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Jul 20, 2018 Last Updated 6:35 AM, Jul 20, 2018

Is regulation the answer?

Social media under state scrutiny in Fiji

DISCUSSION around regulating cyberspace at Fiji Attorney General’s conference generates a few interesting questions and reactions for public discussion. Police Commissioner, Brigadier-General Sitiveni Qiliho, was perhaps the clearest in his sentiment stating, “To answer the question of whether we should regulate cyberspace, the answer is a definite yes.”

This sentiment in amongst others is underpinned by a variety of what can be termed as cases of digital deviance that has recently attained a significant level of notoriety and attention. This has overshadowed healthy digital discourse and dissent, which does exist in Fiji’s digital landscape. To an extent Prime Minister Frank Bainimarama’s statement of “when used correctly, can be an invaluable tool for… encouraging healthy discourse” only reaffirms the obvious for the constructive and engaged digital Fijian citizens.

Most of the notoriety has been generated on interactive platforms or social networking sites (SNS) such as Facebook. It is worth acknowledging that there are a variety of other social networking sites that are active in Fiji, such as Twitter, Instagram, Snapchat, Pinterest and Tumblr. However, Facebook is the most heavily engaged and prominent social networking site in Fiji’s digital landscape. Facebook in Fiji now has an estimated 490,000 accounts, ranging in age from 13 to well over 65.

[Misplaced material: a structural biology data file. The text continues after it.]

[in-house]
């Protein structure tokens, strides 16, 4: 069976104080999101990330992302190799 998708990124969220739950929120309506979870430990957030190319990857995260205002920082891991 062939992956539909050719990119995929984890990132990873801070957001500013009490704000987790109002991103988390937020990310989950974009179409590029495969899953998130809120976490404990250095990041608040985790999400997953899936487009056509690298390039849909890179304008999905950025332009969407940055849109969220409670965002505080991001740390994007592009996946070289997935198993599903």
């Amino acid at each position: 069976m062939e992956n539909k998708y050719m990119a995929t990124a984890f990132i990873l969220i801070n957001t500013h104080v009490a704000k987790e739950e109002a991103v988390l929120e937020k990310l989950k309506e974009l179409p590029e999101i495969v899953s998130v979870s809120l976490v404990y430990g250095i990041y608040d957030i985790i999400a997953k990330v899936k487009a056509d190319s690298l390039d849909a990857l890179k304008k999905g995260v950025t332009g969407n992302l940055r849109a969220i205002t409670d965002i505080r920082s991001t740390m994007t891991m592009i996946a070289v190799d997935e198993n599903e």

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Since assuming the mantle of Secretary General of the Pacific Islands Forum Secretariat, I have been committed to championing inclusivity in many aspects of the Secretariat’s work. Inclusivity ensures a variety of perspectives in dealing with issues dear to us as Pacific peoples and as a region. Inclusivity also builds ownership and empathy - which are both key to strong advocacy on all fronts. For the Pacific region, our advocacy on climate change and its impacts has been built, in most part on the impacts that we are facing today.

Our Leaders have been and remain strong advocates in international fora on this issue. I acknowledge in particular, the work of the late Tony De Brum, former Minister for Foreign Affairs and Climate Change Ambassador for the Republic of the Marshall Islands, and former President of Kiribati Anote Tong - who have become synonymous with the Pacific’s advocacy on climate change and its drastic impacts to our livelihoods and wellbeing.

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Winds of change

From colonialism to democracy, coups and a fight for the Earth

I WAS born when Fiji was under colonial rule on January 30th 1961; nine years before Fiji gained her independence from Great Britain. During the years leading up to her independence Fiji experienced an atmosphere of racial mistrust between iTaukei’s and Indo-Fijians.

I recall my childhood days walking in the night either to church or the store and we would jump off the road and hide in the grass at the sound of an on-coming vehicle. At that time Indo-Fijians owned most vehicles.